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EPA and Consumer Product Safety Commission Collaborate to Research Health Impacts of Nanomaterials
Release Date: 12/11/2012
Contact Information: EPA: Latisha Petteway (News media only) firstname.lastname@example.org 202-564-3191 202-564-4355 CPSC: Alex Filip email@example.com 301-504-7783
WASHINGTON, DC—The U.S. Environmental Protection Agency (EPA) and the U.S. Consumer Product Safety Commission (CPSC) are collaborating in a worldwide research effort to assess any potential impacts of nanomaterials on people’s health and the environment. Nanomaterials appear in many household products ranging from clothing to building materials. For example, one ongoing study evaluates the potential human and environmental effects from exposure to copper nanomaterials, an ingredient in wood treatment products used on wood for building decks and fences.
The emerging field of nanotechnology has led to substantial advances in energy, medicine, electronics, and clean technologies. The field relies on using materials at the nanoscale level, these nanomaterials are made up of very small particles, which are about 100,000 times smaller than the width of a human hair. Because of the unique properties of these materials, it is important to conduct research to identify methods that will allow manufacturers and other stakeholders to ensure that products containing these materials do not harm people or the environment.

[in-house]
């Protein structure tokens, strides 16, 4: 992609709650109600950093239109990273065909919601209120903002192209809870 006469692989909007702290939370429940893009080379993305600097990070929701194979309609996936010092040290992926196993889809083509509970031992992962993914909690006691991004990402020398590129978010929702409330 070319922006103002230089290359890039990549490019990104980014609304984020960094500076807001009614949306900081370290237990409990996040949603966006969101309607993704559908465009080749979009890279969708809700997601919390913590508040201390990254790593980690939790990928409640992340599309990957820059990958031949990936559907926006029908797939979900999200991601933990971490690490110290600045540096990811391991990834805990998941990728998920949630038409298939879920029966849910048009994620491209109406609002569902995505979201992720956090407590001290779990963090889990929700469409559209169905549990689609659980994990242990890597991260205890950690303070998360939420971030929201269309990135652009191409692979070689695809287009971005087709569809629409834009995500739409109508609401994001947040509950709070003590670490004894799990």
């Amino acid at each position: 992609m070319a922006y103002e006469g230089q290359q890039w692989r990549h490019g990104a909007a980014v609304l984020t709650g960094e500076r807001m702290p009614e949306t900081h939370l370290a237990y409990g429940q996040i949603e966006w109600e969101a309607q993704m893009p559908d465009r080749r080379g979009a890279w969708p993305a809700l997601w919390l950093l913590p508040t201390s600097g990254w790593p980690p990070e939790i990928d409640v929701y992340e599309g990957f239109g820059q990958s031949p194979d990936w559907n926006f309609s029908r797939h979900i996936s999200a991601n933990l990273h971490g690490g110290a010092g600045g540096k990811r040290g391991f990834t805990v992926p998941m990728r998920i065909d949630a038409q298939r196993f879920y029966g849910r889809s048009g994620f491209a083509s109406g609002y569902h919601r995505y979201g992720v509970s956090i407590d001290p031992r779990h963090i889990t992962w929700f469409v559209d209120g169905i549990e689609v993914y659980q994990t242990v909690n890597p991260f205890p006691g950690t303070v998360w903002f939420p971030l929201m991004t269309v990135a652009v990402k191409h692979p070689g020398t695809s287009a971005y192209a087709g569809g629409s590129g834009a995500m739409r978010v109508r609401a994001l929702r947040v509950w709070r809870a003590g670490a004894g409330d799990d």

“Nanotechnology and nanomaterials used in the development of these products improve our everyday lives, but it is important that we understand how humans are exposed to nanomaterials and to assess the risks they may pose to people’s health and the environment,” said Dr. Tina Bahadori, national program director for EPA’s Chemical Safety for Sustainability Research. “This innovative research greatly improves what is known about nanomaterials and will inform the future design of more sustainable, effective nanomaterials.”
“These tiny nanomaterials are widely used in products ranging from clothing to sunscreen, but the need for additional research and knowledge on how they affect consumers is great. The CPSC staff is working diligently to meet the challenges involved in regulating this emerging technology and is pleased to be collaborating with staff at EPA to develop test methods and exposure data to adequately address health and safety concerns” said Dr. Treye Thomas, program manager for the CPSC Nanotechnology program.
EPA's collaborative research with CSPC is part of a larger international effort that focuses on:
· Studying biological processes affected by nanomaterials that could influence risk
· Determining how nanomaterials interact with complex systems in the human body and the environment
· Involving industry to develop sustainable manufacturing processes
· Sharing knowledge through innovative online applications that allow for rapid feedback and accelerated research progress
· Credible rules for consumer product testing to evaluate exposure
· Determination of the potential public health impacts of nanomaterial used in consumer products
This research is a part of the U.S. government’s efforts to assess the potential risks of nanomaterials. These efforts are coordinated by the U.S. National Nanotechnology Initiative (NNI). NNI is a collaborative project comprised of 25 agencies, including EPA and CPSC.
More information about EPA’s nanomaterials research: http://www.epa.gov/nanoscience/
More information about CPSC’s nanomaterials research: http://www.nano.gov/node/139
More information about the U.S. National Nanotechnology Initiative: http://www.nano.gov/